The Program Change Number is part of the received MIDI program change and the table maps this to the Internal, Card and Preset memories for both single Voices and Performances. A table gives the details:

High byte Low byte Voice/Perf. Memory
0 0-99 Voice Internal I0-I99
1 0-99 Voice Card C0-C99
2 0-99 Voice Preset P0-P99
3 0-99 Perf. Internal PFI00-PFI99
4 0-99 Perf. Card PFC00-PFC99
5 0-99 Perf. Preset PFP00-PFP99

So to change MIDI program number 0 so that it accesses Internal Performance Number 34 (this is possible from the front panel of the V50, but you need to be very careful to press the Internal, Card or Preset buttons and hold them down, before pressing the Performance button - if you get it wrong then you go back to performance mode and need to press several buttons to get back to the program change editing mode!) you need to send:

$F0, $43, $10, $10, $7F, $0, $3, $22, $F7

Where the $3 sets the Internal Performance, and the $22 is the hex equivalent of 34 decimal. The $22 byte could be driven from either the mouse or the modulation wheel using this month's software.

Another control which is available from the V50 front panel but which can be useful to control remotely (from a sequencer, perhaps?) is the Effect Bypass switch. The V50 provides a front panel switch message which lets you alter any switch via MIDI System Exclusive messages. The format is given as:

1111 0000 F0
0100 0011 43
0001 nnnn nnnn = Device Number
0ggg gghh ggggg = 00100 (4), hh= 00 (0)
0ppppppp ppppppp = 1110110 (118)
0sss ssss sssssss = switch number (Table 1)
0ddd dddd ddddddd = switch data 0=Off, 127=On
11110111 F7

The Table 1 mentioned above details each of the numbers assigned to the front panel buttons as follows:

9 Stop
10 Play
54 Effect Bypass
56 Reset

The last switch (Reset) is similar to the Exit button on a YS-series synth and resets the machine - equivalent to turning off and then on again. The Play and Stop buttons could be used to give the same effect as the drum machine $FA and $FC MIDI messages, but would be specific to only the V50 and would not affect any other drum machines or sequencers connected to the MIDI network. The message for Effect Bypass would look like:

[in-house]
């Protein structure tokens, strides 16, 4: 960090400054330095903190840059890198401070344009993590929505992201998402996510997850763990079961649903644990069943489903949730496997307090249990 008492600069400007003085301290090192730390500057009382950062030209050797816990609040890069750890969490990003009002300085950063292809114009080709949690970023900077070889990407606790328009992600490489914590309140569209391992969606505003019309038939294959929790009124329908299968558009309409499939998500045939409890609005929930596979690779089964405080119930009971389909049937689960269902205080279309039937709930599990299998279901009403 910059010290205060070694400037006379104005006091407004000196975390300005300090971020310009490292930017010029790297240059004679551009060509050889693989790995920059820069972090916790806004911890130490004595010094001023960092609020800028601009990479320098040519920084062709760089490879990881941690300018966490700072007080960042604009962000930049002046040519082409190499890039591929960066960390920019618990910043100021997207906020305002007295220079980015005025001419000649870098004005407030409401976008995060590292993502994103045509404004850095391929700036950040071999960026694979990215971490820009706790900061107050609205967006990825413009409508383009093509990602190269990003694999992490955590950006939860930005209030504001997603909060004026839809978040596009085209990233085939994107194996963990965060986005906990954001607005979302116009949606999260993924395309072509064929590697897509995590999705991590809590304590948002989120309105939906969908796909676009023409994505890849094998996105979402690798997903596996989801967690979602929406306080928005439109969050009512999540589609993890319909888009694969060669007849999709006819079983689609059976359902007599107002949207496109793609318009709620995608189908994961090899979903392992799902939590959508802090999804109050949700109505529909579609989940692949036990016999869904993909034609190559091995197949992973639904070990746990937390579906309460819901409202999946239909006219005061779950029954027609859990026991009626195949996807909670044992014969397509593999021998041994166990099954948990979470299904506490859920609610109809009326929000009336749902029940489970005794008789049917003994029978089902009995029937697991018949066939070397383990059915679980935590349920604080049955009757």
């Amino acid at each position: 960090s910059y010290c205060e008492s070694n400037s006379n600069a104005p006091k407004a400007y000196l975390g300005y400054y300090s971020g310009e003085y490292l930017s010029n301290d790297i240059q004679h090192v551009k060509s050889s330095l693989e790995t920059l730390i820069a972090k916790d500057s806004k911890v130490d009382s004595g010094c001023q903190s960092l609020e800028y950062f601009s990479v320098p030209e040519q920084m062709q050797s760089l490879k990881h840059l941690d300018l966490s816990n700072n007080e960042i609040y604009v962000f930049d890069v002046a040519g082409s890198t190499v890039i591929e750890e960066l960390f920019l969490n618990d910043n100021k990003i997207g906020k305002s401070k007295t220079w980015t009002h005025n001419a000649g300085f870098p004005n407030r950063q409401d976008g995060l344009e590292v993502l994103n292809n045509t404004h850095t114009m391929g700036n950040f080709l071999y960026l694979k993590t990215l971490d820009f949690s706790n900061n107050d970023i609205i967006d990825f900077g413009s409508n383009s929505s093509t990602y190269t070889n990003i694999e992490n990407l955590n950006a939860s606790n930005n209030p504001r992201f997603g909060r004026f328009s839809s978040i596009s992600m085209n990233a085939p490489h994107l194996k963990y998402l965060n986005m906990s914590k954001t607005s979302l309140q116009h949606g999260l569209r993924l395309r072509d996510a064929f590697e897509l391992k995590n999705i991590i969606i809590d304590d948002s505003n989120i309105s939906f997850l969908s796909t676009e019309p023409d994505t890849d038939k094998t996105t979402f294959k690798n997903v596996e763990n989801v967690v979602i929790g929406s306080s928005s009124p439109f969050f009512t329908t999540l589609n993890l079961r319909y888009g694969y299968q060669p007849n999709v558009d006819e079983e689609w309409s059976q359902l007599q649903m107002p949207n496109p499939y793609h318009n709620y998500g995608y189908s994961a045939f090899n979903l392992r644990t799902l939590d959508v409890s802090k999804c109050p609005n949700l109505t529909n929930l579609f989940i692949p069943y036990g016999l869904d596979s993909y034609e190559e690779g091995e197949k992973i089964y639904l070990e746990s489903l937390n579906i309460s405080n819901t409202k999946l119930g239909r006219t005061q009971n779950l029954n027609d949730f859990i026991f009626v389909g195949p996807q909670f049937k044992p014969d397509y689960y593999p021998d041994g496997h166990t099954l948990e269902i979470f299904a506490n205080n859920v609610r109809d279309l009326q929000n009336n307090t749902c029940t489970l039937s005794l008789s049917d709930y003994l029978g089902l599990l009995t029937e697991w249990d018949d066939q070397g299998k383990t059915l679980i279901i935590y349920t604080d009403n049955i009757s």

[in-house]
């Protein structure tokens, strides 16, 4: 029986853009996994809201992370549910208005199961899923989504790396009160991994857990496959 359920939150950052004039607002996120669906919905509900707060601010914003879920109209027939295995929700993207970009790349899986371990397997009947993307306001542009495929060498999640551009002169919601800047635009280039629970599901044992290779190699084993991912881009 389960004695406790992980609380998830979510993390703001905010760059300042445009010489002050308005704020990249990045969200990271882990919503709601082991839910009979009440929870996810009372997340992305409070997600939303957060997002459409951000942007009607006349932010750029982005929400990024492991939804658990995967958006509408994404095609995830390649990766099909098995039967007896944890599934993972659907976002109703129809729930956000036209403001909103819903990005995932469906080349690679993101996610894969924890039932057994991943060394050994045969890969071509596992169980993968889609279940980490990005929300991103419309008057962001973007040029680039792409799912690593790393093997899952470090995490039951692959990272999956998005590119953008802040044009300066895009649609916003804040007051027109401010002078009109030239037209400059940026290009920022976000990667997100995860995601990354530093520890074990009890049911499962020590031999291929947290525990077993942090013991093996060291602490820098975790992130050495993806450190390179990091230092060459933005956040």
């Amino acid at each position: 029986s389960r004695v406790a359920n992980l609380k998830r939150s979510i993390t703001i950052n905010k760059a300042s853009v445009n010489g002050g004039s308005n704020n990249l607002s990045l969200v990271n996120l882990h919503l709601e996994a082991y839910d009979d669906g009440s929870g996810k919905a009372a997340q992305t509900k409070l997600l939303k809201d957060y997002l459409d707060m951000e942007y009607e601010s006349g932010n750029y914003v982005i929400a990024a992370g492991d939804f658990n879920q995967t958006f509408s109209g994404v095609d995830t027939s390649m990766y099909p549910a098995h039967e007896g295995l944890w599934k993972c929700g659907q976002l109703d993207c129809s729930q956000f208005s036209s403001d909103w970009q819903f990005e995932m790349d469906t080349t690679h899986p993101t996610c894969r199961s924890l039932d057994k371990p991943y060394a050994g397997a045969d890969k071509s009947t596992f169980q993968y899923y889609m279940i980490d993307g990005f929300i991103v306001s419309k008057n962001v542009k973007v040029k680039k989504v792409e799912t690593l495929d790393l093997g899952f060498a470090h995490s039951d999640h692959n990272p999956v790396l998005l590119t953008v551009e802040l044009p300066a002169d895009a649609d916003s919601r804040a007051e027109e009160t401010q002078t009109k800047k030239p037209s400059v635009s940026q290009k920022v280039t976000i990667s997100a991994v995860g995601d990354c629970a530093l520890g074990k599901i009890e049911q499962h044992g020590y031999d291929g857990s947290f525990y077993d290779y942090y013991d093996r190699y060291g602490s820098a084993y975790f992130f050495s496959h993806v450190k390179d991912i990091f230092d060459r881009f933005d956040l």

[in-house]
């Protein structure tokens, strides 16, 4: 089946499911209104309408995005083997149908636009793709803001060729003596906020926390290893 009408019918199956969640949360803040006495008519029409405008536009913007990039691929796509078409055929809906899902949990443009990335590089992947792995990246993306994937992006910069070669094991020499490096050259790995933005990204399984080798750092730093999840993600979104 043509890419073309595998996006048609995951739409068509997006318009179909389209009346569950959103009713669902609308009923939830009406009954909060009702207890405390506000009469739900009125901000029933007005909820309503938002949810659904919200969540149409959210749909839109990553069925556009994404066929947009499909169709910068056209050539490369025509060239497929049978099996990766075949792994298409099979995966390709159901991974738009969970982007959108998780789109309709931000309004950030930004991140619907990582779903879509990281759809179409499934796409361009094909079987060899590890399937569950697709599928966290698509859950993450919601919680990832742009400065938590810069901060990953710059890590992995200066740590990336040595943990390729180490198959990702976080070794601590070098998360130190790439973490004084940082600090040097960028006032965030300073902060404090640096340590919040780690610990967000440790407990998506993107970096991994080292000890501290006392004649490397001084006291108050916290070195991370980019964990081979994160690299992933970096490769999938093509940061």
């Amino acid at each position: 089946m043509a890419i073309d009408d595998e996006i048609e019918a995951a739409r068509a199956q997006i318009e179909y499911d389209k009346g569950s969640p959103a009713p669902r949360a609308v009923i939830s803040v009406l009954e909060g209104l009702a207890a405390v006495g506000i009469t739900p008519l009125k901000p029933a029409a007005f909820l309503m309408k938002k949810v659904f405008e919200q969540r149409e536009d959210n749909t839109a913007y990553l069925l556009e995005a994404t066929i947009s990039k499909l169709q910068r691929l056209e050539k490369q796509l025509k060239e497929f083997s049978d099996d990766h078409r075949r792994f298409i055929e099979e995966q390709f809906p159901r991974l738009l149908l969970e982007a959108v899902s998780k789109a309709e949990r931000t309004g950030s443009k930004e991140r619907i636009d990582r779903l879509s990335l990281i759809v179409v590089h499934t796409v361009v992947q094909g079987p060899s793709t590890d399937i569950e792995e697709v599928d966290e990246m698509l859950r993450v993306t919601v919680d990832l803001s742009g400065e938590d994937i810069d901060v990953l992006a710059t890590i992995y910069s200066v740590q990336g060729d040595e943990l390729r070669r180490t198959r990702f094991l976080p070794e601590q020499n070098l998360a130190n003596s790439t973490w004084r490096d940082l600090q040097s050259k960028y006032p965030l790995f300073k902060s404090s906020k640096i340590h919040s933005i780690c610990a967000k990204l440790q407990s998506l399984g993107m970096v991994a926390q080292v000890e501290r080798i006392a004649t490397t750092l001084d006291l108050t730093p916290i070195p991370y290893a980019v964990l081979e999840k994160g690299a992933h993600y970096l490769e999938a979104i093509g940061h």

$F0, $43, $10, $10, $76, $36, $7F, $F7

To turn the switch on, and;

$F0, $43, $10, $10, $76, $36, $00, $F7

to turn the switch off. Or rather, this is what the Yamaha documentation implies should be sent. If you try these messages you will find that what actually happens is that sending the message with the data as $7F toggles the state of the switch every time it is sent, whilst sending the message with the data set as $0 will turn the switch off only. Experimentation has shown that the best course of action is to send an On ($7F) followed by an Off ($0):

$F0, $43, $10, $10, $76, $36, $7F, $F7, $F0, $43, $10, $10, $76, $36, $00, $F7

Each time this message is sent, the V50 Effect Bypass will change state. Because the SXMOD program (see last month) uses values greater than 120 to quit from the routine, only SXMOUSE can be used to turn the bypass on and off, by sending 0s and 127s alternatively, or by sending just 127s. SYSEX can also be used to send just $7Fs as data by sending each message twice. Discovering that the manufacturers' documentation is not always 100% correct is all part of the thrill of exploring System Exclusive!


The most pressing need for System Exclusive editing comes from instruments which have no front panel editing facility. Only two notable examples of this come immediately to mind, both of which were subsequently (and quickly) replaced (or augmented) by similar products with editing features! The two expanders in question are the Roland MT32 (the D110 is the editable version) and the Yamaha FB01 (the TX81Z is the editable version); neither makes any particular provision for the editing of the sounds with the front panel. Of these two, the Yamaha FB01 has acquired a certain notoriety as being difficult, if not impossible, to edit without using a dedicated software package. Interestingly enough, the latest generation of products designed to form part of a complete computer-based music generation system are based on similar technology to the non-editable versions; so perhaps repackaging does work in the long term after all.

The problems with the FB01 are three-fold: firstly, the manual is too detailed, but unfortunately splits the detail into a large number of tables and lists of parameter blocks etc, spaced out over several pages; secondly, the MIDI messages are both nibbleised, bit-formatted and addressed via offsets to values held in other tables, making the assembly and editing of parameters very difficult; and thirdly, the manual does not seem to give any clear idea of how the various component parts of the System Exclusive messages fit together — for example, there are seven different and incompatible bulk dumps plus an entirely non-standard way of generating notes.